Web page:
History Behind the Mullen Name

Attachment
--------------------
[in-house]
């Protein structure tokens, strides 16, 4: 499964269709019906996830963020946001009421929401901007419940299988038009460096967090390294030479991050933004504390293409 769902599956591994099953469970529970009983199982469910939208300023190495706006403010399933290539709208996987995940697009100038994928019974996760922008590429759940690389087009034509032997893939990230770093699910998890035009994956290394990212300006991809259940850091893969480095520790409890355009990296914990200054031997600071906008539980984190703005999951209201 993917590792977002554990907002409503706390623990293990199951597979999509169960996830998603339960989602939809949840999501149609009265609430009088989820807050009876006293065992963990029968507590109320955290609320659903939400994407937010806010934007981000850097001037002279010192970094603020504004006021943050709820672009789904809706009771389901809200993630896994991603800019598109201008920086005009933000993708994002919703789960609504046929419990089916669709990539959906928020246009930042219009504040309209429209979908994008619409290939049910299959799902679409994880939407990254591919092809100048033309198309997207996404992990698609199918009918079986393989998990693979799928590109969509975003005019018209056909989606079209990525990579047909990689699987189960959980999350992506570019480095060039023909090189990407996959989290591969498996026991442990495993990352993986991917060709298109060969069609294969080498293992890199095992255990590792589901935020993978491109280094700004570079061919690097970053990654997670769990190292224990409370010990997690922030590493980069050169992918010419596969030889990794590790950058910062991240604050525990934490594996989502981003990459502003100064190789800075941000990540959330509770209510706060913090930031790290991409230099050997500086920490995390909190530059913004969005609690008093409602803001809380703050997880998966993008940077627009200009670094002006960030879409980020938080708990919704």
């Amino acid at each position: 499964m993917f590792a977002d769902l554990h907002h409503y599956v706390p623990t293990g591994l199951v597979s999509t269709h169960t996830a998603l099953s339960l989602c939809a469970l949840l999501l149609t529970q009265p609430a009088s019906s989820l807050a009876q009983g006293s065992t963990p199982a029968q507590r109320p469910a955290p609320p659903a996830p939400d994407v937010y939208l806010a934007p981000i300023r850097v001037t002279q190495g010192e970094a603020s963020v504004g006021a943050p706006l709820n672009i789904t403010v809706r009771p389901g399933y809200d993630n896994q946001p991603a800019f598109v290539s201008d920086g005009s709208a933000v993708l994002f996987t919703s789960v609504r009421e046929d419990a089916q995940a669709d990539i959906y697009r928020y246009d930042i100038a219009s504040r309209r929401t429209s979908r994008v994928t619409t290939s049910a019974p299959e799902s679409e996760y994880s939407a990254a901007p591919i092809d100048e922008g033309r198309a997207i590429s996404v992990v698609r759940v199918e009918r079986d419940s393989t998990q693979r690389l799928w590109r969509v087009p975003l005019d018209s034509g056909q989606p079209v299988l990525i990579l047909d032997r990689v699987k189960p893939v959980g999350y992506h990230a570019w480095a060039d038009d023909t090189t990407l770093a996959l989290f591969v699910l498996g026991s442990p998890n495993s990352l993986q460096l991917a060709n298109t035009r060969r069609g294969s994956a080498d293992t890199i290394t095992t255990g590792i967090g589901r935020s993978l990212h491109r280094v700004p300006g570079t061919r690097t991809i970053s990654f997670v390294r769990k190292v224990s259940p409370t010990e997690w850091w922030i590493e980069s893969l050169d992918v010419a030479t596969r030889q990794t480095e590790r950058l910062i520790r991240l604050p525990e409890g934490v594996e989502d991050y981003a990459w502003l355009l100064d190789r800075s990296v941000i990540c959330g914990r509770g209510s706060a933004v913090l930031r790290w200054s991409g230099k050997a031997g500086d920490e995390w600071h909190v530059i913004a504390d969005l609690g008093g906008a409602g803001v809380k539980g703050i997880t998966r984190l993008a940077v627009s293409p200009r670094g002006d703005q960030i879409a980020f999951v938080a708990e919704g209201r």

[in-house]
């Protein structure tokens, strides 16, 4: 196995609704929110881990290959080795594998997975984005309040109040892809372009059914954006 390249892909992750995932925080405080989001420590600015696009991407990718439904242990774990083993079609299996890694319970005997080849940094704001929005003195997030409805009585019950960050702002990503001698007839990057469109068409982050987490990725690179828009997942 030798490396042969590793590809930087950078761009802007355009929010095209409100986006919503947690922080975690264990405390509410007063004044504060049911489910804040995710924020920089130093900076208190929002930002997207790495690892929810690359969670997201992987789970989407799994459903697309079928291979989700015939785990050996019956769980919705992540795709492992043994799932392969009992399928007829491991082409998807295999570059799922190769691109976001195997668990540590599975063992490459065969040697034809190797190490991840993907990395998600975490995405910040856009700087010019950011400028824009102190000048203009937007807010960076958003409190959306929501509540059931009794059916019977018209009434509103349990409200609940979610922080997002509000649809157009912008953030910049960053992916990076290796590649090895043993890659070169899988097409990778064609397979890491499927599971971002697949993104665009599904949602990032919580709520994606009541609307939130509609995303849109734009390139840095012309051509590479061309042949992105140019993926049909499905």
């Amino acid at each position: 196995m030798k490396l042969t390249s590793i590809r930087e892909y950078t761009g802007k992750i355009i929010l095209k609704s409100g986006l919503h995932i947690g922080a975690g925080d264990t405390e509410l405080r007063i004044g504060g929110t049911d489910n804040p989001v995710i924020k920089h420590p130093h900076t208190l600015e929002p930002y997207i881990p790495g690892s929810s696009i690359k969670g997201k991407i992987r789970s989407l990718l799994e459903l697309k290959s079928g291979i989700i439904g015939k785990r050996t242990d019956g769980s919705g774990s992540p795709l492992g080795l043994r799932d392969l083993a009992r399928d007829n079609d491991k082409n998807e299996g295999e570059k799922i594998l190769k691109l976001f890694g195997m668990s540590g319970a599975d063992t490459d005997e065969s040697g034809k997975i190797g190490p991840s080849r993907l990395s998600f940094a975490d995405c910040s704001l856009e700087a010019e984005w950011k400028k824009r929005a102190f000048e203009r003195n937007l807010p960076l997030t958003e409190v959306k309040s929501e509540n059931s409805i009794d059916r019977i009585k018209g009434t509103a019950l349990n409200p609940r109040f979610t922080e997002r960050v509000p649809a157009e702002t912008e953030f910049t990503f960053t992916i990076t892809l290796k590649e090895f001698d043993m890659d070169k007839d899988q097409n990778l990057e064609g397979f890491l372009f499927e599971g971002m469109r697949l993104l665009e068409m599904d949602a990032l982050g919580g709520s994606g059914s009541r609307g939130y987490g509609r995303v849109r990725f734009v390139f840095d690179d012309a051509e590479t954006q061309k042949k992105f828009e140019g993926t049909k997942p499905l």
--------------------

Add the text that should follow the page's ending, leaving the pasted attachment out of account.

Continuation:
The name Mullen originated from several very distinct sources. It can be an abbreviation of MacMullen, a Scottish surname borne by many of the seventeenth century settlers in Ulster; it can be one of the anglicized forms of the Irish O Maolain, which is possibly derived from the Gaelic work maol (bald). Other forms besides Mullen are Mullin and Mullan in Connacht, and Mullane and Mullins in Cork, Limerick and Clare. If all these forms, excluding MacMullen, were counted as one the name may be included among the fifty commonest surnames in Ireland. As a historic sept O'Mullan belongs to Co. Galway. The eponymous ancestor, Mullan, was descended from a King of Connacht and was of the same stock as O'Concannon. Another sept of O'Mullan or O'Mullen existed in Ulster (Tyrone and Derry), not to be confounded with the planter MacMullens. Chichester, writing in 1608, mentions O'Mullane as one of the principal septs under the O'Cahanes. The most famous of this sept was Shane Crosagh O'Mullan, the Derry rapparee, who, having been evicted from his property about the year 1729, took to the mountains and for several years led a fabulous Robin Hood type of existence, but was eventually hanged with his two sons at Derry jail. A third sept of O Maolain is that of Co. Cork. The name in this case is usually anglicized as Mullane, or Mullins in Co. Clare. The mother of the Liberator, Daniel O'Connell, was an O'Mullane and he is said to have inherited his distinctive and so-called typical Irish face from her people, not from his father's family. John Mullan (1830-1909), the American explorer and pioneer, was the son of an Irish emigrant. Dr. James Mullin (1846-1920) was probably the most remarkable man of the name: b born in extreme poverty, he worked on a farm at the age of eleven and later as a carpenter, was entirely self-taught, yet became an M.D. and also wrote many notable books including A Toiler's Life. Most Rev. John MacMullen (1833-1883), Bishop of Davenport, the Chicago educator and churchman, was born in Co. Down. Finally, it should be noted that O Meallain, in English O'Mellan, has to a large extent become, by attraction, Mullen: this is a sept of Co. Tyrone, Keepers of st. Patrick's bell, of whom the best known is the Franciscan friar Terlagh O'Mellan whose journal (1641-1647) is a most valuable source of seventeenth century history.
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